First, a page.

There are many forms of life assurance, some of which are mentioned in the adjoining pages to this section. Choosing the right one for you can depend upon a number of factors including tax, cost and the protection required.
You can use the information and tools on this site to gain a basic understanding of what is available, however this information is only an overview, only expert, independent advice following a full review of your circumstances will ensure you find a solution that provides peace of mind.
Life assurance can be used to protect income, loved ones and businesses and, in certain circumstances, can be arranged in such a way as to minimise the effect of tax.
Whole of life assurance
Whole of life policies are designed to provide life assurance coverage for an individual’s whole life, rather than a specified term. They contain a savings component, the idea of which is to build up a fund in the early years which will subsidise the life assurance cost in the later years. A fixed death benefit is paid to the beneficiary, this is either the sum assured or the value of the investment pot, whichever is the greater.
Premiums are usually fixed for the first 10 years of the policy, and each 5 years thereafter, after which the policy is reviewed and the premiums or the sum assured may need to be amended depending upon investment returns. Management fees also eat up a portion of the premiums.
Term insurance is the cheapest – and simplest – form of life insurance. You insure yourself for a set term – until a loan is paid off, for example. It doesn’t contain any investment element – it simply promises to pay out if you die within the term. If you don’t die within that time, you receive nothing.
Term policies can either be level or decreasing. A level term policy simply means that the sum assured remains level throughout the term of the policy. If you were to die on the first day of the policy, you would get exactly the same sum as had you died near the end of the policy term. A decreasing term policy has a sum assured reducing to zero over the term. If you were to die during the early years of the policy, the sum assured paid out would be greater than in if death ocurred during the latter term of the policy.
Many companies now include critical illness cover that offers the added benefit of the policy paying the sum assured on the diagnosis of a critical illness, such as a heart attack or a stroke.
The way a term policy pays out can also come in one of two ways. Those that pay out a tax-free lump sum on death and those that pay a tax-free income to the end of the term, known as family income benefit policies. As usual there are pros and cons to both, a lump-sum policy can be more flexible because it allows your family to have a mixture of lump sum and income upon your death, but the income may be dependent upon investment returns at the time of death. A family income policy on the other hand is often cheaper because the liability is always decreasing for the insurer, for example, if you die in the 18th year of a 20-year policy, the insurers would only have to pay income for two years. It’s also easier to work out the level of cover with this type of policy because you simply work out the income you would need to replace. TOP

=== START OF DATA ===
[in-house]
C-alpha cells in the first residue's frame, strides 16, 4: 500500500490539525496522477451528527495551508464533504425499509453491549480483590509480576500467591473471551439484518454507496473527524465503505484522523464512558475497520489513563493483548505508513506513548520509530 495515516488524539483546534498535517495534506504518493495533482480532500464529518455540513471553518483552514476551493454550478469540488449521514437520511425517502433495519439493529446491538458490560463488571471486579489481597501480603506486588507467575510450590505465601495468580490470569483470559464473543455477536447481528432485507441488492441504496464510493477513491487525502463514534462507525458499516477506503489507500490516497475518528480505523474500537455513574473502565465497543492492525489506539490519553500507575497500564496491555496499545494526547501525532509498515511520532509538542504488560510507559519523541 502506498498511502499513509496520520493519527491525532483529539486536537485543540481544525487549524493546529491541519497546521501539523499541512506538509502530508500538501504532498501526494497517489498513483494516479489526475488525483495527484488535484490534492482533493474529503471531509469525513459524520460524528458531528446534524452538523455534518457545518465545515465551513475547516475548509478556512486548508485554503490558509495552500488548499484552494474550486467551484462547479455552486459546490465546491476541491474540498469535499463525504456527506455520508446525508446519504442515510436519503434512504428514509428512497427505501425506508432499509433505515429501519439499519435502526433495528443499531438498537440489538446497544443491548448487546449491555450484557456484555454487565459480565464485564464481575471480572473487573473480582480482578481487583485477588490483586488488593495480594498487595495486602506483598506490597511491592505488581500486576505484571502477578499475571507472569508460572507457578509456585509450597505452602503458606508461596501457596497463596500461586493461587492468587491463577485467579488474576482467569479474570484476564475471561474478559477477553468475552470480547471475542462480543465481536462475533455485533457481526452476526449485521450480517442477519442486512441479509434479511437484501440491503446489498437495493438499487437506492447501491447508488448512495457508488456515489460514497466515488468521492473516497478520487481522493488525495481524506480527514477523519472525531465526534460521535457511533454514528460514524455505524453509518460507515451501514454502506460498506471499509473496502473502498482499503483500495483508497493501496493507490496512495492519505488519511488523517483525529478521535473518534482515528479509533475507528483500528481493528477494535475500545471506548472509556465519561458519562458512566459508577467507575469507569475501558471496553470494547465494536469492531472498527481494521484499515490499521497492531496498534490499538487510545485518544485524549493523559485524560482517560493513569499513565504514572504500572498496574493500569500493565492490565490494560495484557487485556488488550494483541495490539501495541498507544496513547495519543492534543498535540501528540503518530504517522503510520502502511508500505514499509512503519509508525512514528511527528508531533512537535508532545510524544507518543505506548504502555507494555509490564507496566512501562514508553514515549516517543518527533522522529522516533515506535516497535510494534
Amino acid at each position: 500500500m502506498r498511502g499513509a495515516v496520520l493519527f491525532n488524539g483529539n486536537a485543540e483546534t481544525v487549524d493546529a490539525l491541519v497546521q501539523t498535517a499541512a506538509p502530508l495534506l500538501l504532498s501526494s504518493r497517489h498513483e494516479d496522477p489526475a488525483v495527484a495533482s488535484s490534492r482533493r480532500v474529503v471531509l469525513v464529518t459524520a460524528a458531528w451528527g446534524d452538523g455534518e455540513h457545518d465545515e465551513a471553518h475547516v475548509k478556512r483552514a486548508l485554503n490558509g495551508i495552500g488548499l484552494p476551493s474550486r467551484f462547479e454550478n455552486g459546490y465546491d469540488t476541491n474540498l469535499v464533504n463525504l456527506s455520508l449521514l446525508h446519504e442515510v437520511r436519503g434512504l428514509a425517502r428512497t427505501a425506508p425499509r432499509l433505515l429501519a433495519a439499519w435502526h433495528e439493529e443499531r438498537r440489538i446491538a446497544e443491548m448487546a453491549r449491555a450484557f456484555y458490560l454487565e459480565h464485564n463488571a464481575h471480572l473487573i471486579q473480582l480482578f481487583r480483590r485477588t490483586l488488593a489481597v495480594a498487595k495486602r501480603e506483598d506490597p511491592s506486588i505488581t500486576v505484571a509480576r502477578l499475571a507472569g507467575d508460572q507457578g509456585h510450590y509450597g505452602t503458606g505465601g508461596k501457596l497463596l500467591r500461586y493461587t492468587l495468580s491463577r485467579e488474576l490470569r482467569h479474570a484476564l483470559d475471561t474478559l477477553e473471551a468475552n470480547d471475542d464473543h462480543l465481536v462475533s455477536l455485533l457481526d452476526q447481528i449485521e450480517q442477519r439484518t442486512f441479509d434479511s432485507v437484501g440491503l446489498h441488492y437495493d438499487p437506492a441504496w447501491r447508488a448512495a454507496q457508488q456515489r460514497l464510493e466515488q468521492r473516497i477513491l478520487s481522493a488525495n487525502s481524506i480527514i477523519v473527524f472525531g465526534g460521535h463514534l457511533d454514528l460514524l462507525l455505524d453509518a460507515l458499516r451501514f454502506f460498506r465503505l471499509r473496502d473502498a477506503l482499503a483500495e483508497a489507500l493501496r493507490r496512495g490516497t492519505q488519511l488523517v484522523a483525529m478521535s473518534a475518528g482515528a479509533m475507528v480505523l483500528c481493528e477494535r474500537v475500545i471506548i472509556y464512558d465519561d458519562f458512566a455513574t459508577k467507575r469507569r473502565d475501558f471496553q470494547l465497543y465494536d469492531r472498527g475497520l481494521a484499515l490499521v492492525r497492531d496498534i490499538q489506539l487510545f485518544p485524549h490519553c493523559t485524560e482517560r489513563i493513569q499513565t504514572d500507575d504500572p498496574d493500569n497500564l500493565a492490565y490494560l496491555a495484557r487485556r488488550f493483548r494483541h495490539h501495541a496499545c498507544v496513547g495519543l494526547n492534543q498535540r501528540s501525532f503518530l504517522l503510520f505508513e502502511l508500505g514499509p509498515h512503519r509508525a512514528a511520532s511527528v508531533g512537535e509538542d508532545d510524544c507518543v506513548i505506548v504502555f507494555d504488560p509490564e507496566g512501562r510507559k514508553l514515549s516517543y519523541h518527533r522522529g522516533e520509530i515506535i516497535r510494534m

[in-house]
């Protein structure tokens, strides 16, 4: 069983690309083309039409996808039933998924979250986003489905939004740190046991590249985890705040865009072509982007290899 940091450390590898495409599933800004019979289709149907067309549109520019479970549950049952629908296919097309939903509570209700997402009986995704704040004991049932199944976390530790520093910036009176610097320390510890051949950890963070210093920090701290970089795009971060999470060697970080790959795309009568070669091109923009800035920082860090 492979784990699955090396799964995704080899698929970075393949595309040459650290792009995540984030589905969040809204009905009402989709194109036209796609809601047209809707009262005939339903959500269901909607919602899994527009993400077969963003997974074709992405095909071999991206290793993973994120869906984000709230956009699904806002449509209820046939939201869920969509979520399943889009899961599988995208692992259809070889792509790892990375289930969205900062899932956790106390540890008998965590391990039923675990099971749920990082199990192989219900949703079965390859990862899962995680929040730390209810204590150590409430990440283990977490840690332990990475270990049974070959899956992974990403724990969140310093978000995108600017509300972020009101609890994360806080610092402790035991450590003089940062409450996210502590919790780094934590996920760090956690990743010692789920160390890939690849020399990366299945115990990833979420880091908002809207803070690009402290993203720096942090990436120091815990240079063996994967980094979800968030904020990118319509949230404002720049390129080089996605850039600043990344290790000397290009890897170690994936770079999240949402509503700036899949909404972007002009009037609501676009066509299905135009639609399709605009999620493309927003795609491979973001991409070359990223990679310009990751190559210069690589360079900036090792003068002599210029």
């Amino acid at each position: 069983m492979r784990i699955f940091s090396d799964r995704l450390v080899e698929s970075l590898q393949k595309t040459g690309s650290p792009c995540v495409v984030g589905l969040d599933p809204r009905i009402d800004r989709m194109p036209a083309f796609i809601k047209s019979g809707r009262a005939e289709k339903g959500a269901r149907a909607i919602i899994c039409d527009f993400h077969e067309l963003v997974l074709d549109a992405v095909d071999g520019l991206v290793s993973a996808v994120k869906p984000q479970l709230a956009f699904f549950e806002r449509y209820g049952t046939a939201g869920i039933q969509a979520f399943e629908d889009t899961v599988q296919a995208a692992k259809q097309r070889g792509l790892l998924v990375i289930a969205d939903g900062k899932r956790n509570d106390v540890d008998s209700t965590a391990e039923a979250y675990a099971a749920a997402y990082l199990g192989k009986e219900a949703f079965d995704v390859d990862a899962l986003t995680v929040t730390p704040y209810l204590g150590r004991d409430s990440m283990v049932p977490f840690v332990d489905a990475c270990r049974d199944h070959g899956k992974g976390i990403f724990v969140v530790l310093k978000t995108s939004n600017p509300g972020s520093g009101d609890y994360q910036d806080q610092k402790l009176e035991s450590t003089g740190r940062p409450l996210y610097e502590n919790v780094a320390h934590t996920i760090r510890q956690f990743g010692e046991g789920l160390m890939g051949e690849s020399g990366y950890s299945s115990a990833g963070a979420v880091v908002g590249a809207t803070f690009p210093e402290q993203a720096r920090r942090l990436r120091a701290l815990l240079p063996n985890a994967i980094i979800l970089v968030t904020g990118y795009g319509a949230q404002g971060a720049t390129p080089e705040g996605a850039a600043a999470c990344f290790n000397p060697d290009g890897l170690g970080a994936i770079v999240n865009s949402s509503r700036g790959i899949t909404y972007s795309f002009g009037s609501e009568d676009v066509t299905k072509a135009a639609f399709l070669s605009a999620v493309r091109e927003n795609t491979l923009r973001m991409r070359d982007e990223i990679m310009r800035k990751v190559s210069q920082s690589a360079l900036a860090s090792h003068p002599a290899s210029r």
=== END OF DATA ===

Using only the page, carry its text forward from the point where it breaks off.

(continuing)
Mortgage Protection is a kind of Term Assurance specifically designed to repay, on death, during the term, the amount outstanding on a ‘capital and interest’ repayment mortgage. In other words, if the policyholder(s) die prematurely, the outstanding loan amount on the mortgage will be repaid in full.
Some policies have rider benefits, which are extra sorts of cover, added on to the principal life cover. Such benefits include:
- Waiver of premium benefit – the premiums are in effect paid for you in the event of defined incapacity due to illness.
- Income protection benefit – a percentage of your income is paid to you if you cannot work at your usual employment
- Unemployment benefit – a variety of income protection benefit
- Critical illness cover – the benefit is paid before death on the diagnosis of life shortening disease (e.g. cancer). This benefit may replace the death benefit, or it may be paid as well
All these riders cost extra and are only paid subject to meeting tight criteria. TOP
This deals with protecting your business from the adverse financial effects of the death of a key person, partner or shareholder. Business protection can be especially important to smaller companies whose reliance on key individuals for profit may be greater than large corporates.
There are two main types of business assurance, key man and partnership assurance / director share purchase. TOP
Key Man Insurance
Is used to inject a lump sum of cash into the business in the event of the loss of a ‘key person’. A key person may be a top salesman, or a key designer in a design company etc, someone whose death would have a direct and adverse effect on the companies income. The usual solution is a term assurance policy whose sum assured should be worked out with your financial adviser.
Partnership / Director Share Purchase
Deals with protecting the families and co-owners in the event of the death of one of the partners / directors. Each party agrees before hand the value of his or her share and a combination of term assurance policies and legal documents are put in place to ensure that in the event of a partner or shareholders death, the remaining co-owners have a sum in place to buy out the family of the deceased for a fair sum. TOP